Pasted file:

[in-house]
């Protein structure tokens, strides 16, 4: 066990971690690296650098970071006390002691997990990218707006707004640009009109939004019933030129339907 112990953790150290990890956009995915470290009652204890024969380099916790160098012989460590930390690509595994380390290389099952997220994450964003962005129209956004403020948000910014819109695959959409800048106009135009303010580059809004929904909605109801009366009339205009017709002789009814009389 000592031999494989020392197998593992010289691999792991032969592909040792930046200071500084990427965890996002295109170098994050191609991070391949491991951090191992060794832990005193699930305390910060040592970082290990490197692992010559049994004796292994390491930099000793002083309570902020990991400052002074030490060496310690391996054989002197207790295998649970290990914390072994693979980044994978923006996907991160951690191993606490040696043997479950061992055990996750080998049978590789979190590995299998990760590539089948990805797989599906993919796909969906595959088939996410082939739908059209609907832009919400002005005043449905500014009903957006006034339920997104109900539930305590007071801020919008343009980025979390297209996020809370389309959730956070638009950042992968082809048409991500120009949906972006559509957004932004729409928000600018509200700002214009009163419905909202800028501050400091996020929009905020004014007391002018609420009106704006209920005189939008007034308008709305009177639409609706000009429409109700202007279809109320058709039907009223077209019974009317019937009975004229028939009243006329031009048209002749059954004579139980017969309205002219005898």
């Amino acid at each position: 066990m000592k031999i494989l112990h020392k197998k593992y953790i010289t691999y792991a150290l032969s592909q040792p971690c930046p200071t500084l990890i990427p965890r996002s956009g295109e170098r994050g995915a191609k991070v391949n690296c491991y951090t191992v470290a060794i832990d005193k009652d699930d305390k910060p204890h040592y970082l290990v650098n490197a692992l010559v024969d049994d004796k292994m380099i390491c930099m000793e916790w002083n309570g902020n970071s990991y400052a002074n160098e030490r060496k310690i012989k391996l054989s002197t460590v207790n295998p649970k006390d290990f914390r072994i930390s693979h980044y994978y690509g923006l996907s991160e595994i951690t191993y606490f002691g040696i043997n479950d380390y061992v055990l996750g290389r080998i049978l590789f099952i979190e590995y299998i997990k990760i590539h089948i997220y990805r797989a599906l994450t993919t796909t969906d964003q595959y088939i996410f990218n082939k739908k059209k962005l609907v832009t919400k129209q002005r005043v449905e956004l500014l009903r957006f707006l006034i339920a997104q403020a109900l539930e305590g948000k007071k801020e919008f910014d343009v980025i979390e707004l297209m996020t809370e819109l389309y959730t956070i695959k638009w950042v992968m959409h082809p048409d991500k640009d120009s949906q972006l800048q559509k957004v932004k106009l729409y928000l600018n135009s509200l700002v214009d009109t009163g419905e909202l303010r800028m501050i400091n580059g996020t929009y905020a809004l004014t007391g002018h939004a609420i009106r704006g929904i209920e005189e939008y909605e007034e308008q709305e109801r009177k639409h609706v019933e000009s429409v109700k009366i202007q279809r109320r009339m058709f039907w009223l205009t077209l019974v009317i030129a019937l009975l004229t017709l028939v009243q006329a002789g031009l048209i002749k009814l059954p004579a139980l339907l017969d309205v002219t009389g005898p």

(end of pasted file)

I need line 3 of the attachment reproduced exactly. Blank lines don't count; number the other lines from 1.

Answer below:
């Amino acid at each position: 066990m000592k031999i494989l112990h020392k197998k593992y953790i010289t691999y792991a150290l032969s592909q040792p971690c930046p200071t500084l990890i990427p965890r996002s956009g295109e170098r994050g995915a191609k991070v391949n690296c491991y951090t191992v470290a060794i832990d005193k009652d699930d305390k910060p204890h040592y970082l290990v650098n490197a692992l010559v024969d049994d004796k292994m380099i390491c930099m000793e916790w002083n309570g902020n970071s990991y400052a002074n160098e030490r060496k310690i012989k391996l054989s002197t460590v207790n295998p649970k006390d290990f914390r072994i930390s693979h980044y994978y690509g923006l996907s991160e595994i951690t191993y606490f002691g040696i043997n479950d380390y061992v055990l996750g290389r080998i049978l590789f099952i979190e590995y299998i997990k990760i590539h089948i997220y990805r797989a599906l994450t993919t796909t969906d964003q595959y088939i996410f990218n082939k739908k059209k962005l609907v832009t919400k129209q002005r005043v449905e956004l500014l009903r957006f707006l006034i339920a997104q403020a109900l539930e305590g948000k007071k801020e919008f910014d343009v980025i979390e707004l297209m996020t809370e819109l389309y959730t956070i695959k638009w950042v992968m959409h082809p048409d991500k640009d120009s949906q972006l800048q559509k957004v932004k106009l729409y928000l600018n135009s509200l700002v214009d009109t009163g419905e909202l303010r800028m501050i400091n580059g996020t929009y905020a809004l004014t007391g002018h939004a609420i009106r704006g929904i209920e005189e939008y909605e007034e308008q709305e109801r009177k639409h609706v019933e000009s429409v109700k009366i202007q279809r109320r009339m058709f039907w009223l205009t077209l019974v009317i030129a019937l009975l004229t017709l028939v009243q006329a002789g031009l048209i002749k009814l059954p004579a139980l339907l017969d309205v002219t009389g005898p």